What the book did accomplish was to prompt me to look into the Pulitzer Prizes and their criteria. As I browsed through winners by year, I was struck at how unlike the judges my choices are. The prizes seem slightly arbitrary to me, slightly a case of each discipline patting itself on the back. Very cliquey, very inner-circle. Of course, most awards are this way; I simply hadn't known the story behind these awards. You can read about it here..

OTHER REVIEWERS: Sandra at Fresh Ink Books

ALSO READ: The child-labor revolt story of the Newsboys Strike of 1899, a chapter in Joseph Pulitzer's history that goes unmentioned at the Pulitzer Prize site.

Opinion: "Labyrinth" by Kate Mosse

Labyrinth by Kate Mosse
2 1/2 stars

Mosse's third novel, The Labyrinth, takes readers on a quest for the Holy Grail, led by two closely linked female protagonists born 800 years apart. The two battle Cathars and Crusaders and their reincarnated descendants. While the history and culture of the Languedoc region is offered in delectable detail, the plot and writing itself are on shakier footing. More than once I thought, "Wow, this is convenient," or "Where the hell did this character come from?" The premise is sound; the research thorough, but ultimately, I don't think it's a work worth wasting your time on.

Wednesday, March 5, 2008


In rearranging blogs, I decided to move some sermons from Oodellaly over here. This first entry, "Soul" is more of a meditation.

In 1871 the city of Chicago was nearly destroyed by the Great Chicago Fire. Over 300 people died from the flames and 100,000 were left homeless. Horatio Gates Spafford, an attorney, had lost a great deal of real estate in the fire. Despite such great personal financial loss and the untimely death of his son during this same time period, Spafford helped to assist the needs of the homeless, impoverished, and grief-stricken by the fire.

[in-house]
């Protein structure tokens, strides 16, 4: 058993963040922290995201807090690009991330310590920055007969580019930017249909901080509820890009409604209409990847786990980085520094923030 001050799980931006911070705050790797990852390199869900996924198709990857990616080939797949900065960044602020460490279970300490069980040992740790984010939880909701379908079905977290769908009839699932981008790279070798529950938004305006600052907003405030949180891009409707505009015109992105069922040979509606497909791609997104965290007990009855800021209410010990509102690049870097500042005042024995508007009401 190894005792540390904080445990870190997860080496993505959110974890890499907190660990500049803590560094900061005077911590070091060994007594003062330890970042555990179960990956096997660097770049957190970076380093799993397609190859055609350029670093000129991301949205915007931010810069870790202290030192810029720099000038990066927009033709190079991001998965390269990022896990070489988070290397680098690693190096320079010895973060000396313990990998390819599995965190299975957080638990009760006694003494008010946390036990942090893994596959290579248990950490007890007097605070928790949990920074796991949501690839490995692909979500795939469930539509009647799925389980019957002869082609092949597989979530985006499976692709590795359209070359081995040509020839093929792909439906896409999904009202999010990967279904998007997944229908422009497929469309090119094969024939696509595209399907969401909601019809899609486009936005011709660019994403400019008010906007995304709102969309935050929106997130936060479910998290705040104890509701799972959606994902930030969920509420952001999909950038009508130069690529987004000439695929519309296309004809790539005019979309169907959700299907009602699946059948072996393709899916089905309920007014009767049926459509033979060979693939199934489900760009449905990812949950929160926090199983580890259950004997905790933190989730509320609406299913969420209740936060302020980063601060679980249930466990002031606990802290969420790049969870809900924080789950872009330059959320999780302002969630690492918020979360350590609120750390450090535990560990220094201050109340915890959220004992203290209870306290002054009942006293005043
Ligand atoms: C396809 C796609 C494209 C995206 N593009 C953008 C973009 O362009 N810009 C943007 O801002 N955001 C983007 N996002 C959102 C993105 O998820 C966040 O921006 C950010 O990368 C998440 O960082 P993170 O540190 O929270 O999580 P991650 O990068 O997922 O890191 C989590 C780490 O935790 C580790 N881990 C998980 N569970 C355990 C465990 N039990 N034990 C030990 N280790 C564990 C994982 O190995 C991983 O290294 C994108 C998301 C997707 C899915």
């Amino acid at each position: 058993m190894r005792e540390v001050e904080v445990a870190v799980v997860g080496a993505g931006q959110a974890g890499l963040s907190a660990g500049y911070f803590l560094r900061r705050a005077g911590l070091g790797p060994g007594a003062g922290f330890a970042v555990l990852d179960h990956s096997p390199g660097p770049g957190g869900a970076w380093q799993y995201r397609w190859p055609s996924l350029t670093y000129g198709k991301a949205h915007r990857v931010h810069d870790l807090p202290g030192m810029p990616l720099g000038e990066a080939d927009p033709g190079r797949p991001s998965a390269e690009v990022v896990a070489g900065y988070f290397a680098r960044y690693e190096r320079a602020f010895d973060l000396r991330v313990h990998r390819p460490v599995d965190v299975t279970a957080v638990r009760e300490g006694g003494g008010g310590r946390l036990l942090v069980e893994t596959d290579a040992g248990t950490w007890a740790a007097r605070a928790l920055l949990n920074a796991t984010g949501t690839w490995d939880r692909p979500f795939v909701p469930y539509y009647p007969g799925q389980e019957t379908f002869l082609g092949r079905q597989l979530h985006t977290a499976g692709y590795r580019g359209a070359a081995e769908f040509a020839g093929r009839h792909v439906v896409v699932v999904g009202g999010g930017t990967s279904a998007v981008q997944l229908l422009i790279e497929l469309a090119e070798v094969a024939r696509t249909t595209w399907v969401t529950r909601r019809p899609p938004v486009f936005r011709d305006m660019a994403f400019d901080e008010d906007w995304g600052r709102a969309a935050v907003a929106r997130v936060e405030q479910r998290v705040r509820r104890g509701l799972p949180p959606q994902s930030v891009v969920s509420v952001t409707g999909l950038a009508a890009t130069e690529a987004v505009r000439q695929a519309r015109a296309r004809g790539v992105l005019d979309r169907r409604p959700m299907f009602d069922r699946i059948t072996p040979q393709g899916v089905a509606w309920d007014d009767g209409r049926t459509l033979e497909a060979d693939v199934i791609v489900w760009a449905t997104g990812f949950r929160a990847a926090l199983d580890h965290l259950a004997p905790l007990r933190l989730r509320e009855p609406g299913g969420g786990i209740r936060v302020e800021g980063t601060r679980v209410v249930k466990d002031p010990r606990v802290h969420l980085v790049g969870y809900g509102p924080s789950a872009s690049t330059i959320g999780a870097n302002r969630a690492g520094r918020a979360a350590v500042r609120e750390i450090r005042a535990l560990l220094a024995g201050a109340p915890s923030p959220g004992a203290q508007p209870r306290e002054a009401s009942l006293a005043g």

After about two years of such work, Spafford and his family decided to take a vacation. Because Spafford was a loyal friend and supporter of Dwight L. Moody, he decided that they would meet up with Moody on one of his evangelistic campaigns in England, and then travel from there to the continent. Just as the Spaffords were preparing to leave the States, Horatio was unexpectedly detained by urgent business concerns. The decision was made that his wife Anna and their four daughters would continue on as scheduled to England.

Their ship collided with an English sailing vessel, the Loch Earn, off Newfoundland. It sank rapidly. Mrs. Spafford was only one of the 47 to survive; all four of her daughters were among the 226 lost. Anna Spafford’s heartbreaking telegram to her husband simply read: “Saved alone.” Horatio immediately set sail for England to join his grief-stricken wife. As the ship that he was traveling on passed the approximate location where his daughters had drowned, it is reported that due to his deep sorrow mingled with his unwavering faith in God’s goodness, he penned the words of his now famous hymn - “It Is Well with My Soul.”

The story of Horatio Spafford confirms what we have suspected - that our soul must be transcendent. How else, how else could he have lost all five of his children and not perished with the grief?

There is no hiding from struggle, and real struggle hurts. We achieve, and we acquire, and we become, and we finally find ourselves just where we want to be and life just the way we want to make it. And now things are perfect, we think, now things are finally settled. Now we are safe and in control and secure, and thinking that, of course, makes us least secure of all.